Cyprus became the latest euro zone domino to teeter in 2012 just when the worst of the crisis appeared to be over. In March 2013, a compromise rescue plan backed by euro zone finance ministers called for Cyprus to wind down one largely state-owned bank, Popular Bank. The raid on Popular Bank was intended to raise most of the 5.8 billion euros that Cyprus was required to raise as part of the bailout.
Cyprus' EU bailout deal to have immediate, lasting impact
Second biggest lender to be wound up overnight, unemployment forecast to hit 26pc within a year
Cypriots face years of economic hardship due to a harsh euro-zone bailout deal, analysts said yesterday, while the Mediterranean island's future in the currency remains deeply uncertain.
The fallout will begin immediately, with food and medicine shortages likely in coming weeks as businesses struggle amid a lack of cash in Cypriot banks, which were hammered by the agreement, said economic experts.
The tiny nation then faces two years of deep recession coupled with soaring unemployment, with few hopes of longer-term recovery as Russians and other foreign investors steer clear of its devastated financial sector.
Fiona Mullen, an economist specialising in Cyprus, said that while the deal had prevented an overnight exit from the euro, many Cypriot citizens would wonder if it would be better off leaving anyway. "They feel very betrayed by an awful lot of countries in this, and I think that there are going to be longer-term implications," Mullen said.
Under the terms of the deal, Cyprus' second biggest lender Laiki (Popular Bank) will be wound up overnight, and investors looked set to lose all unsecured deposits of more than €100,000 (HK$1.01 billion).
Mullen, a partner at Strata Insight energy-policy risk consultancy, said capital controls including drastic limits on withdrawals from bank ATMs were likely for several weeks.
"That means it's difficult for businesses to pay salaries and buy goods, and things like that," Mullen said, adding that the impact of this had "not been thought through".
"The companies that are big are the food importers and food sellers and medicine importers, who might have a very short-term crunch on things like food, and Cypriots are already starting to stock food in the past few days," she said.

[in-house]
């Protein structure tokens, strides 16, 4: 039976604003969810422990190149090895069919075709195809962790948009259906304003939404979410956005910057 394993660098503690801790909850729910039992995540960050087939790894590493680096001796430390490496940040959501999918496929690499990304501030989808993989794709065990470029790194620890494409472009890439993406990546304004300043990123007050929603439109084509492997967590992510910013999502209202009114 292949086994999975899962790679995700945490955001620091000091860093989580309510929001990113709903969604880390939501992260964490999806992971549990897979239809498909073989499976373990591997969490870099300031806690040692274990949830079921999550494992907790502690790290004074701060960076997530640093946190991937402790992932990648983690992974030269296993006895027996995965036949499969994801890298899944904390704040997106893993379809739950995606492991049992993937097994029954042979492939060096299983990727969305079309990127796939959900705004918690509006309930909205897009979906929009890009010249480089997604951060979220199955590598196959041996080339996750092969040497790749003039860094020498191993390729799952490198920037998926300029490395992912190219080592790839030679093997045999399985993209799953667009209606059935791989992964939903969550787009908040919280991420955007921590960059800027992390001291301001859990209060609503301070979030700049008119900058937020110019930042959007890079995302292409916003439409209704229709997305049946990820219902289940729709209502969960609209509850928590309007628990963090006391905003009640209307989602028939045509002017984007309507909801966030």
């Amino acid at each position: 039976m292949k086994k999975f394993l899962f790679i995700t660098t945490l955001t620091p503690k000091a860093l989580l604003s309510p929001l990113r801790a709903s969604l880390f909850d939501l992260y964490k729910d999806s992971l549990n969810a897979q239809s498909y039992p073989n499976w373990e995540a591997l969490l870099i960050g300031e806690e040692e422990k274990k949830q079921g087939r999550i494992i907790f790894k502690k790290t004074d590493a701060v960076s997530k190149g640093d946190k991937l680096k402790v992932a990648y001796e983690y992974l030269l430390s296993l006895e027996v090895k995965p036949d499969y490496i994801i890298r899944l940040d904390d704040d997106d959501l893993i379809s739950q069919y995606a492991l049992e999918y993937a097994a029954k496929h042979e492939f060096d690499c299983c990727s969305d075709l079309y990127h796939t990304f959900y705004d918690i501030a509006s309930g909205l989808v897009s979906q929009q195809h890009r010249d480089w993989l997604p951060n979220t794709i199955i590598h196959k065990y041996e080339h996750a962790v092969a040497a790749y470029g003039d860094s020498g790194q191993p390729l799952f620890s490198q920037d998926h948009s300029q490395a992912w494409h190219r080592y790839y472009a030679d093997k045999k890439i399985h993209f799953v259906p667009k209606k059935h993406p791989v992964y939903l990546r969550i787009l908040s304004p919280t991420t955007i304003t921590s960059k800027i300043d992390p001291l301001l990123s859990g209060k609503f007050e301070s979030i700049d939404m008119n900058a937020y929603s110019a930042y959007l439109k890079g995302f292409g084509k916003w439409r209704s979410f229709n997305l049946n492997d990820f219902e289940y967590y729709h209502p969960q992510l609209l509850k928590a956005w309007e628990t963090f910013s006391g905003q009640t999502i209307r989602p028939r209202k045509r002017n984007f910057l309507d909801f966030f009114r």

The longer term was even more bleak, with the economy likely to suffer its biggest blow since the 1974 invasion of northern Cyprus by Turkey, Mullen warned.
"Let's say minus 15 percent for the first year and minus 5 percent the next year," she said when asked about the likely impact on growth.
"Unemployment was already 15 per cent. With Laiki, it will instantly be 17.5 per cent. It will be 20 per cent within three months and 26 per cent within a year," she added.
Former Cypriot central bank governor Afxentis Afxentiou said the effects of the bailout could last up to a decade. "Cyprus has suffered a big hit, and our standard of living will spiral downward, although the economy may be able to recover in two to three years, our standard of living will take at least 10 years to return," he told state radio.
A Cypriot government spokesman insisted yesterday the deal had prevented a "disorderly" euro-zone exit but Mullen said that was still a possibility later. Cyprus ditched the pound for the euro in 2008. "I do wonder whether Cypriots are starting to wonder whether it is worth Cyprus staying in the euro. But the problem is, there is no legal framework for it," Mullen said.
Rebuilding the economy will meanwhile be difficult when its bloated financial services sector is worst hit, and its many Russian investors in particular will have suffered from the levy on deposits to fund the bailout.